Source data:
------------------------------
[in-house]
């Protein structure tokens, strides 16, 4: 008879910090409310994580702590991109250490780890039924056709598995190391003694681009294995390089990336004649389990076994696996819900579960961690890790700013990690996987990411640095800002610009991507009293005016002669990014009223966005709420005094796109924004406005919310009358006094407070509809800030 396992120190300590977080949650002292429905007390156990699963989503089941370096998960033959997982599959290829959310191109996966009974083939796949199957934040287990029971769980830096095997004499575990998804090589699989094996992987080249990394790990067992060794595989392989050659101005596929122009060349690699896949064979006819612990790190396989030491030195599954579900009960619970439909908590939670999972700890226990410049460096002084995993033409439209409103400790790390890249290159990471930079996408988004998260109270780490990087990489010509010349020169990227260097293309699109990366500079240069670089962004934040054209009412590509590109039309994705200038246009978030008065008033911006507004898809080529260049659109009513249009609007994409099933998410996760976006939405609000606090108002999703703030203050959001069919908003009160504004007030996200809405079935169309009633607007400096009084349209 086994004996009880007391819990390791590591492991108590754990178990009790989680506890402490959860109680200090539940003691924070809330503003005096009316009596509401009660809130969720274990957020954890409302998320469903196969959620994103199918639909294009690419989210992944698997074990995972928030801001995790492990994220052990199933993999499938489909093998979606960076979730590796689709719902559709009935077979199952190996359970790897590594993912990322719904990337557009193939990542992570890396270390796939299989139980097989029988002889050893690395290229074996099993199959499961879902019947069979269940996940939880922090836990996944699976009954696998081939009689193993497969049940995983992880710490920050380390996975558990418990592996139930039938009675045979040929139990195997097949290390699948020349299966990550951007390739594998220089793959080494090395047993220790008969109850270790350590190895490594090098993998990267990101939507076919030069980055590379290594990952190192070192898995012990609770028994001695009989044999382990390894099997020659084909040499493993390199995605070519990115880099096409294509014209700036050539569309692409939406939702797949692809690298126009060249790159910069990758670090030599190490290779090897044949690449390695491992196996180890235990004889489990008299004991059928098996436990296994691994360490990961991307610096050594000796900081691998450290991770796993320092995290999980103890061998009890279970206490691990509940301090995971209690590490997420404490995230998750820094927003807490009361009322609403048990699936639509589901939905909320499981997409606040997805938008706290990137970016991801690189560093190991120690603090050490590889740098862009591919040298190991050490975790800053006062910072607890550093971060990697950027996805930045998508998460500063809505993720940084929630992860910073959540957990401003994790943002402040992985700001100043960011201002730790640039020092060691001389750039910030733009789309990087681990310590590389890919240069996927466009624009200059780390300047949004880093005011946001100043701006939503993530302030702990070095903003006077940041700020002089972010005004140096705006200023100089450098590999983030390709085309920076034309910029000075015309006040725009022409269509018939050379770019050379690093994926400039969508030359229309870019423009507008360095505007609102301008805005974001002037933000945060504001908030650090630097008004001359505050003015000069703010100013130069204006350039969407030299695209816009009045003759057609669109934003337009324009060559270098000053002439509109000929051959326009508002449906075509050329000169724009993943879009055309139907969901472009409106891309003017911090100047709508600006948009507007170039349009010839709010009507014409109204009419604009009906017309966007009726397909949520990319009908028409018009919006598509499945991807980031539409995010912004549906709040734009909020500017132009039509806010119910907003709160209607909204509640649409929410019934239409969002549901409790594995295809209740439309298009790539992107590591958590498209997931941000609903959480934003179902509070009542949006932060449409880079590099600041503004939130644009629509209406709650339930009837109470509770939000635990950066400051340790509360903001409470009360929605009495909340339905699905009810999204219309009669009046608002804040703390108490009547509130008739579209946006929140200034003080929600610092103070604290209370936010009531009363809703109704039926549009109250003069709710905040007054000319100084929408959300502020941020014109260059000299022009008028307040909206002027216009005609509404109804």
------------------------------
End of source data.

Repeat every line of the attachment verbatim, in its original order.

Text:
[in-house]
């Protein structure tokens, strides 16, 4: 008879910090409310994580702590991109250490780890039924056709598995190391003694681009294995390089990336004649389990076994696996819900579960961690890790700013990690996987990411640095800002610009991507009293005016002669990014009223966005709420005094796109924004406005919310009358006094407070509809800030 396992120190300590977080949650002292429905007390156990699963989503089941370096998960033959997982599959290829959310191109996966009974083939796949199957934040287990029971769980830096095997004499575990998804090589699989094996992987080249990394790990067992060794595989392989050659101005596929122009060349690699896949064979006819612990790190396989030491030195599954579900009960619970439909908590939670999972700890226990410049460096002084995993033409439209409103400790790390890249290159990471930079996408988004998260109270780490990087990489010509010349020169990227260097293309699109990366500079240069670089962004934040054209009412590509590109039309994705200038246009978030008065008033911006507004898809080529260049659109009513249009609007994409099933998410996760976006939405609000606090108002999703703030203050959001069919908003009160504004007030996200809405079935169309009633607007400096009084349209 086994004996009880007391819990390791590591492991108590754990178990009790989680506890402490959860109680200090539940003691924070809330503003005096009316009596509401009660809130969720274990957020954890409302998320469903196969959620994103199918639909294009690419989210992944698997074990995972928030801001995790492990994220052990199933993999499938489909093998979606960076979730590796689709719902559709009935077979199952190996359970790897590594993912990322719904990337557009193939990542992570890396270390796939299989139980097989029988002889050893690395290229074996099993199959499961879902019947069979269940996940939880922090836990996944699976009954696998081939009689193993497969049940995983992880710490920050380390996975558990418990592996139930039938009675045979040929139990195997097949290390699948020349299966990550951007390739594998220089793959080494090395047993220790008969109850270790350590190895490594090098993998990267990101939507076919030069980055590379290594990952190192070192898995012990609770028994001695009989044999382990390894099997020659084909040499493993390199995605070519990115880099096409294509014209700036050539569309692409939406939702797949692809690298126009060249790159910069990758670090030599190490290779090897044949690449390695491992196996180890235990004889489990008299004991059928098996436990296994691994360490990961991307610096050594000796900081691998450290991770796993320092995290999980103890061998009890279970206490691990509940301090995971209690590490997420404490995230998750820094927003807490009361009322609403048990699936639509589901939905909320499981997409606040997805938008706290990137970016991801690189560093190991120690603090050490590889740098862009591919040298190991050490975790800053006062910072607890550093971060990697950027996805930045998508998460500063809505993720940084929630992860910073959540957990401003994790943002402040992985700001100043960011201002730790640039020092060691001389750039910030733009789309990087681990310590590389890919240069996927466009624009200059780390300047949004880093005011946001100043701006939503993530302030702990070095903003006077940041700020002089972010005004140096705006200023100089450098590999983030390709085309920076034309910029000075015309006040725009022409269509018939050379770019050379690093994926400039969508030359229309870019423009507008360095505007609102301008805005974001002037933000945060504001908030650090630097008004001359505050003015000069703010100013130069204006350039969407030299695209816009009045003759057609669109934003337009324009060559270098000053002439509109000929051959326009508002449906075509050329000169724009993943879009055309139907969901472009409106891309003017911090100047709508600006948009507007170039349009010839709010009507014409109204009419604009009906017309966007009726397909949520990319009908028409018009919006598509499945991807980031539409995010912004549906709040734009909020500017132009039509806010119910907003709160209607909204509640649409929410019934239409969002549901409790594995295809209740439309298009790539992107590591958590498209997931941000609903959480934003179902509070009542949006932060449409880079590099600041503004939130644009629509209406709650339930009837109470509770939000635990950066400051340790509360903001409470009360929605009495909340339905699905009810999204219309009669009046608002804040703390108490009547509130008739579209946006929140200034003080929600610092103070604290209370936010009531009363809703109704039926549009109250003069709710905040007054000319100084929408959300502020941020014109260059000299022009008028307040909206002027216009005609509404109804």